A mother, three daughters, dogs and a shared passion for an active sport

A mother, three daughters, dogs and a shared passion for an active sport

Agility training appealed to Kathya, a mother of 3 girls, as an activity that would allow her to spend some one-on-one time with her dog. It didn’t quite turn out that way!

September 14, 2019 By Jonathan Bernier

“Mum, can I come along with you, just once? Please, please, please!”

Kathya’s eldest daughter Marianne was the first to tag along. Then, one by one, her sisters caught the dog-agility bug and fell in love with the sport. Kathya and her 3 daughters are now active participants in the competitive circuit even though the girls—aged 15, 13 and 11—don’t have their own dogs. Kathya believes this would have been logistically impossible given that agility training isn’t the only activity in the girls’ busy lives: Marianne also runs and plays badminton, Élise is a gymnast and Émilie an avid soccer player!

When it comes to competitions, all 3 girls rely on an astounding network of members at Montreal’s Dog Agility Club (CAMTL), who generously loan them dogs. The “next generation” of dog trainers is welcomed with open arms by members of the club, a majority of whom are adult women. All 3 girls have made a great impression—with people and dogs—thanks to their energy and enthusiasm. They’ve also demonstrated remarkable maturity for their age; as injuries can occur during competitions, caring for another person’s dog is a major responsibility.

Marianne, Élise and Émilie have learned to adapt their handling to each of the dogs they work with. The handler must learn to control their posture.

Eye contact, hand movements and even foot position are important factors in the handler’s communication with a dog. Magic happens when everything comes together.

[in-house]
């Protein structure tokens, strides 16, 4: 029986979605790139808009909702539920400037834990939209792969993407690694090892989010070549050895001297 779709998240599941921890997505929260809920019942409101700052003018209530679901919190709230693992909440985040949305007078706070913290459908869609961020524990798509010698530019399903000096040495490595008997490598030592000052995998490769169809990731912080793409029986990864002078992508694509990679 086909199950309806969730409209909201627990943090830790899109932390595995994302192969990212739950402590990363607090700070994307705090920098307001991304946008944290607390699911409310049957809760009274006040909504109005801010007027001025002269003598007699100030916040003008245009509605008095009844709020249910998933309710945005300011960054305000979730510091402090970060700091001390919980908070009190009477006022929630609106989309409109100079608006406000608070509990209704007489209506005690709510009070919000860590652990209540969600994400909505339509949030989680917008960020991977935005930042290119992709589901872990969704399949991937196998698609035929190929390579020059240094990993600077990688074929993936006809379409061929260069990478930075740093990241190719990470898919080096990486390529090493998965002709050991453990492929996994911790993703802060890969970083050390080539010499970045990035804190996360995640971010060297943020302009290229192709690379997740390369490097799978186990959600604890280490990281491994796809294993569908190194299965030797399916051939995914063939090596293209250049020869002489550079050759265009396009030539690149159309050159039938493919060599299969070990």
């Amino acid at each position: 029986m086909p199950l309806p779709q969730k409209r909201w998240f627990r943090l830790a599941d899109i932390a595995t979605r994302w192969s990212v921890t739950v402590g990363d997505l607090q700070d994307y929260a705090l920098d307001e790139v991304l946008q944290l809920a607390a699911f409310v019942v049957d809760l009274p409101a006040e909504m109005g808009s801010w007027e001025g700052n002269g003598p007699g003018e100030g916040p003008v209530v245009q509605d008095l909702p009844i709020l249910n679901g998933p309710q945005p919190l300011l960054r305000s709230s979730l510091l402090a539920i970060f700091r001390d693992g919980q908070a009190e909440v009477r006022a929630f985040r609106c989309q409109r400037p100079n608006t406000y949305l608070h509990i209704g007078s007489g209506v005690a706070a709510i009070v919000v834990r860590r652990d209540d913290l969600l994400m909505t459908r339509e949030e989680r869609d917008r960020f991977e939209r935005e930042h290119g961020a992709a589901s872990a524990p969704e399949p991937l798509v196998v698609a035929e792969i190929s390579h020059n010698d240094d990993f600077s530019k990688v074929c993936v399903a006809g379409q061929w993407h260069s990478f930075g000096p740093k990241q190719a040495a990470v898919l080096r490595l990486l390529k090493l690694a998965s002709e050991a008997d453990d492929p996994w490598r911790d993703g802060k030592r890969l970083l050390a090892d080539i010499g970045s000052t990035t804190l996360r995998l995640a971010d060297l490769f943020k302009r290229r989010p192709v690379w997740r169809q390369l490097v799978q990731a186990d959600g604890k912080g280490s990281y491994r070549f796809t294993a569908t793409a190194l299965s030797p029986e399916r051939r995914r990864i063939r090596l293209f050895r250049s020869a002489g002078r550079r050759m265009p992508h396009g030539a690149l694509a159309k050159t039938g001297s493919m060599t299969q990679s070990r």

Marianne works with Buck, who, as a veteran canine, falls on the opposite end of the age spectrum to Marianne. Buck has won championship titles before and has nothing left to prove. These days, however, the courses and high jumps are becoming increasingly difficult for him. This is why Buck and Marianne make such an excellent team: obstacle courses for young handlers have lower jumps! Without each other, the senior dog and the teenage trainer wouldn’t be able to compete.

Back at home, Kira, a beautiful Golden Retriever, is the household’s canine star. Kira is well on her way to obtaining her Agility Trial Champion of Canada (ATCHC) title. She’s a central figure in the lives of all family members, but her human is well and truly Kathya and she loves to get her complete attention. “My dog does agility training to make me happy and because she loves to run,” says Kathya. The dog wants to spend time with her Pawsie. When they’re together Kathya unwinds completely and knows that Kira can sense her well-being. Above and beyond these shared moments of bliss, Kathya loves how Kira brings her family together, through a challenging sport that they all enjoy so much.

Thumbnails :

Cover: Marianne, Kathye, Elise and Emilie spend time with their talented canine friends at Guide Canins.

Photo 1: Kathya’s three daughters, Elise, Emilie and Marianne, all enjoy a special bond with Kira, the household’s canine star.

Photo 2: Meet the next generation of dog trainers: Emilie, Elise and Marianne at the AAC National Junior Category Agility Championships with Buck and Kira.

Photo 3: Kathya and Kira work in harmony to win a competition.

Photo 4: Kira and the three girls. Taken at the Pawsie booth during “Le rendez-vous Mondou Festival Canin” in Laval’s Nature Centre.

Credits:

Cover: Catherin Arsenault

Photo 1: Marianne Poirier

Photo 2: Kathya Lepage

Photo 3: Marianne Poirier

Photo 4: François Haché


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